E-Way to Arts

Osian's announces an extensive web archive and library for Indian arts and culture.

Neville Tuli, Chairman of Osian's, was visibly excited ó like one would be after the birth of a baby. At the launch of their new web library and archive ó www.theosianama.com ó in Delhi on Tuesday, he spoke about changing a civilisation by making its art and culture available to the public. "This is a 20-year-long journey that came out of a perennial thought in the mind: how do you make knowledge on art and culture available to the world?" he remarked.

And then, he didn't take long to provide a deconstructed answer. "India struggles with an inherent insecurity, one that comes with the awareness that history can be distorted. We have to make her heritage tangible, and available for the world," he said.

The archive will serve as a search engine-cum-library for nine classifications, which according to Tuli, constitute the entire gamut of artistic and cultural dimensions. "Unlike Wikipedia, which invites everybody to contribute, and Google, which only takes you to a world of information that they are unaware of, we know every inch of our website," he informed.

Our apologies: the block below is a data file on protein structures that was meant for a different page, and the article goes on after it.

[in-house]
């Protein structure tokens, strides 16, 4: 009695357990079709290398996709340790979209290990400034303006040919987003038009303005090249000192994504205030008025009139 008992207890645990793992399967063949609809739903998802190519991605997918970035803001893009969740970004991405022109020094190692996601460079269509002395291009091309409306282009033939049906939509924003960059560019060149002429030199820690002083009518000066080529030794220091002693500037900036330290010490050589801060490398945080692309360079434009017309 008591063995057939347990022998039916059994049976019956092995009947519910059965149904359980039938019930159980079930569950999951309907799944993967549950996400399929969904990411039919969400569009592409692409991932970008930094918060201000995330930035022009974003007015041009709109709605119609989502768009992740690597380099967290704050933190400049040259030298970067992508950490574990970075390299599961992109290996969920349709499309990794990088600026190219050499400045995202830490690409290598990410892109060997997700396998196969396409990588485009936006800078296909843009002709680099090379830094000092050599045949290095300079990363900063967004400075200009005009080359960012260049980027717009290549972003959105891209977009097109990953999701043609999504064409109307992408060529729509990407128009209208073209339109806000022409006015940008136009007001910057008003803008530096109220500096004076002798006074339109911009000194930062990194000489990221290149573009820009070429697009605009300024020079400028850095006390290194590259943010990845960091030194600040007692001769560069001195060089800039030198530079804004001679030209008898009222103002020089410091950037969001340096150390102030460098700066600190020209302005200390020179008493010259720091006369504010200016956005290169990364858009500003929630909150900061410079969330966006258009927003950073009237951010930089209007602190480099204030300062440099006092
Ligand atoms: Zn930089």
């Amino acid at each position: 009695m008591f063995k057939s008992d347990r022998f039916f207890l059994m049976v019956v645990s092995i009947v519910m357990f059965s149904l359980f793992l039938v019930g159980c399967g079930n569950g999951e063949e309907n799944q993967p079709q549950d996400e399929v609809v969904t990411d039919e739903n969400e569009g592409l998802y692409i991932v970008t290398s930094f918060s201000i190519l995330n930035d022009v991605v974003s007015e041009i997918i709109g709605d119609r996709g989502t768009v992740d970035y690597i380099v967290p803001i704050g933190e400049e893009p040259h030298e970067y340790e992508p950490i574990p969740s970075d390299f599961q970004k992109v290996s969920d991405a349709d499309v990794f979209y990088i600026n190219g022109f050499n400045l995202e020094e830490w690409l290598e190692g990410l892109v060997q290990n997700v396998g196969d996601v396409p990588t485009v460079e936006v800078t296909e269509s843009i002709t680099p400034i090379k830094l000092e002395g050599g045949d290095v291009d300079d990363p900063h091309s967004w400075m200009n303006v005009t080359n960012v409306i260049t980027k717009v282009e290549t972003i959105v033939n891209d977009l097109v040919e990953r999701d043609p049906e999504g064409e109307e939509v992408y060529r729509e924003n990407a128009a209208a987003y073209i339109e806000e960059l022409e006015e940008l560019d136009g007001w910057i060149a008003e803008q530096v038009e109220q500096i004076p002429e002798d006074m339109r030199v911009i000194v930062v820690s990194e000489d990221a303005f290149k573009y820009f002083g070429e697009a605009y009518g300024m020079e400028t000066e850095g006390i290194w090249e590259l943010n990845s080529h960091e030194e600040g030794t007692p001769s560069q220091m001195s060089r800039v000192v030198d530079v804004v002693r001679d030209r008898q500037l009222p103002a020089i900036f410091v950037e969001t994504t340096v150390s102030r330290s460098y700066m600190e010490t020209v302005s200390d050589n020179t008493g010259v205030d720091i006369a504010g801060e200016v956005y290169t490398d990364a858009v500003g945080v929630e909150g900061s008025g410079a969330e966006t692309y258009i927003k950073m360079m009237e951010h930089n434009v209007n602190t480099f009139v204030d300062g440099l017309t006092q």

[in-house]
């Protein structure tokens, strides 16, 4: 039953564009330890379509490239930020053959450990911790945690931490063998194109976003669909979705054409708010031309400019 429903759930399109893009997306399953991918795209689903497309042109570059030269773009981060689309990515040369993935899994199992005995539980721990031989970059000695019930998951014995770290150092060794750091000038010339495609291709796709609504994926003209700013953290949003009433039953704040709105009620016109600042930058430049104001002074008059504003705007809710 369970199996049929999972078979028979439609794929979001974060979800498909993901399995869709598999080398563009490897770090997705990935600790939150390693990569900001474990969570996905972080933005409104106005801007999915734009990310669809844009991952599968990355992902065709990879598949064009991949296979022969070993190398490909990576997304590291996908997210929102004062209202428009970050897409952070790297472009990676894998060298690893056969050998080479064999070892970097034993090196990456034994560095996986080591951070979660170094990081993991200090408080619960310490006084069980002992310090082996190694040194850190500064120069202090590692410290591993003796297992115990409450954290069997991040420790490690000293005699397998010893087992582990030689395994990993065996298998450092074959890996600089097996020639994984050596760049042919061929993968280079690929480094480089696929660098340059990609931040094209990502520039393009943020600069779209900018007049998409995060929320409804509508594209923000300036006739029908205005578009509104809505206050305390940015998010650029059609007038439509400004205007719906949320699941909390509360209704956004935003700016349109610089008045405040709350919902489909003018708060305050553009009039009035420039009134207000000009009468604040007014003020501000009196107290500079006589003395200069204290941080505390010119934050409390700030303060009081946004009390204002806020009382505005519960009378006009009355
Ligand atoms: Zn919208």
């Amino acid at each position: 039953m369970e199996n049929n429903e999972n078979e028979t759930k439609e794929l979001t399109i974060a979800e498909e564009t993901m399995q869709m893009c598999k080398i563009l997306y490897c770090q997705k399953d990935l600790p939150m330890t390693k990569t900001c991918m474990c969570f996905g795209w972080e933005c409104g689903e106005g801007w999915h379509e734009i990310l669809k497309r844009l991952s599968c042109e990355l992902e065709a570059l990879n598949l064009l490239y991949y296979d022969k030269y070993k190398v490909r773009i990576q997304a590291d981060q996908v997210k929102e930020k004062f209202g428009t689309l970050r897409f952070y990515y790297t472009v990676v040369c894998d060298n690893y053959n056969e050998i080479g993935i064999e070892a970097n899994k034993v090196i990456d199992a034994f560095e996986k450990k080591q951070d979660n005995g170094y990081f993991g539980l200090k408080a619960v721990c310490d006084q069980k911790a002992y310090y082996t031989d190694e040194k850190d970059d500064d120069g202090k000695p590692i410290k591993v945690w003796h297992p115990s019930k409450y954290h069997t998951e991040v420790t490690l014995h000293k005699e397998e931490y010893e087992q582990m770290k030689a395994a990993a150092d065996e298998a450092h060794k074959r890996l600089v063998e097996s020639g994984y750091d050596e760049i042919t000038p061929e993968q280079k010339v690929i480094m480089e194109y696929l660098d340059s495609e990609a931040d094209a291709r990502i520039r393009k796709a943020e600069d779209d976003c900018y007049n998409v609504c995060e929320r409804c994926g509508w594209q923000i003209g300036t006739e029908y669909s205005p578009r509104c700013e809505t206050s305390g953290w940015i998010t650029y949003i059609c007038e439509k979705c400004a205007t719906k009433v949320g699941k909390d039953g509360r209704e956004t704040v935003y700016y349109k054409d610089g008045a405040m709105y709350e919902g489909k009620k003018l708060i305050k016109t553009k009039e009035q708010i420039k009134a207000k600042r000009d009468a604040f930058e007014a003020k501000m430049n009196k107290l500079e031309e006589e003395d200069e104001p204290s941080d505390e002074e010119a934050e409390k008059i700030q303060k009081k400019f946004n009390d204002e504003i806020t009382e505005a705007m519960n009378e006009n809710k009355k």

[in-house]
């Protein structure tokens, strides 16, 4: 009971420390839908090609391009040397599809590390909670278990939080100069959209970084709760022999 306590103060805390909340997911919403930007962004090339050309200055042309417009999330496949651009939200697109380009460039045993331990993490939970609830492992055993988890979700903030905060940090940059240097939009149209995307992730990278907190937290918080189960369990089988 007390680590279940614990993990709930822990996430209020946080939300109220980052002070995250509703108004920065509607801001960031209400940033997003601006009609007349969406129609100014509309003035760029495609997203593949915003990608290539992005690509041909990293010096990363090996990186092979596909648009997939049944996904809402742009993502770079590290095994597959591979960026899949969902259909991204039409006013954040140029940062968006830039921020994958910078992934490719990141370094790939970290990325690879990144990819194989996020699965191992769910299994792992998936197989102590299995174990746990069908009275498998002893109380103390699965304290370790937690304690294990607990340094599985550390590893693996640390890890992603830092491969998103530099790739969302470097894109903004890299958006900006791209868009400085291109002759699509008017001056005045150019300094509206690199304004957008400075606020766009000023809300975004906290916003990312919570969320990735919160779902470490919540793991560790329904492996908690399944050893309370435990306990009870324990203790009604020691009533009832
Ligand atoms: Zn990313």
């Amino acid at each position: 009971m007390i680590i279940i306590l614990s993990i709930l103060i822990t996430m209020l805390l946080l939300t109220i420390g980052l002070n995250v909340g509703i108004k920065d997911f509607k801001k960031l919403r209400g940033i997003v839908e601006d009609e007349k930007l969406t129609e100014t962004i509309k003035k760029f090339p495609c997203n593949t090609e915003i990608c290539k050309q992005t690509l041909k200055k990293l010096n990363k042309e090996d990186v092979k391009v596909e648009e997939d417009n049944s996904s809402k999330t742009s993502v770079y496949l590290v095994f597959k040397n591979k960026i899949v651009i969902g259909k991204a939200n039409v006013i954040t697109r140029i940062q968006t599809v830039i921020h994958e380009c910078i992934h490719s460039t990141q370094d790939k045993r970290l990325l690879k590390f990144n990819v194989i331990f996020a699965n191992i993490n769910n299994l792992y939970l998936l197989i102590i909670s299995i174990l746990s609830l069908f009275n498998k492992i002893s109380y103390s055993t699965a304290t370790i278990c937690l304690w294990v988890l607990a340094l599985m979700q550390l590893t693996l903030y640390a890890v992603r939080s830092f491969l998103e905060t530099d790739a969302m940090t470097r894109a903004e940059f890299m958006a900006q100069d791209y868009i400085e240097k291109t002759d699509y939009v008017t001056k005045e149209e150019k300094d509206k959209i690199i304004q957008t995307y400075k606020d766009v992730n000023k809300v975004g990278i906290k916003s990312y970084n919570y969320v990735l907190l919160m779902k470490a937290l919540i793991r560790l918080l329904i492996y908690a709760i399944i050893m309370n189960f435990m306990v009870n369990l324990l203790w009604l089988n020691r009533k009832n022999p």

The worlds of antiquities, fine arts, books, cinema, craft, economic data and the events of art and culture, photography and printmaking collaborate to make the website. "It works like an excel sheet, allowing us to filter and contribute, and provides perfect data that can be used by anybody and everybody. This perfection is what the web lacks today," added Tuli.

The first of four phases of www.theosianama.com launches in March. The next three phases, which include more classifications, will unravel through the year. The demo for the first phase makes it look like a compartmentalised go-to for all kinds of cinema and art data. "India has to be the source of its own experiences and heritage," he explained. Tuli said that although he was apprehensive of digitising the artwork, may be the Internet is a trigger to reach a wider set of people. "For instance, when the first few postcards of the Mona Lisa came out, many people thought the painting would lose its charm. It, however, only spiked the curiosity among people. Hopefully, we can do the same," he cited.

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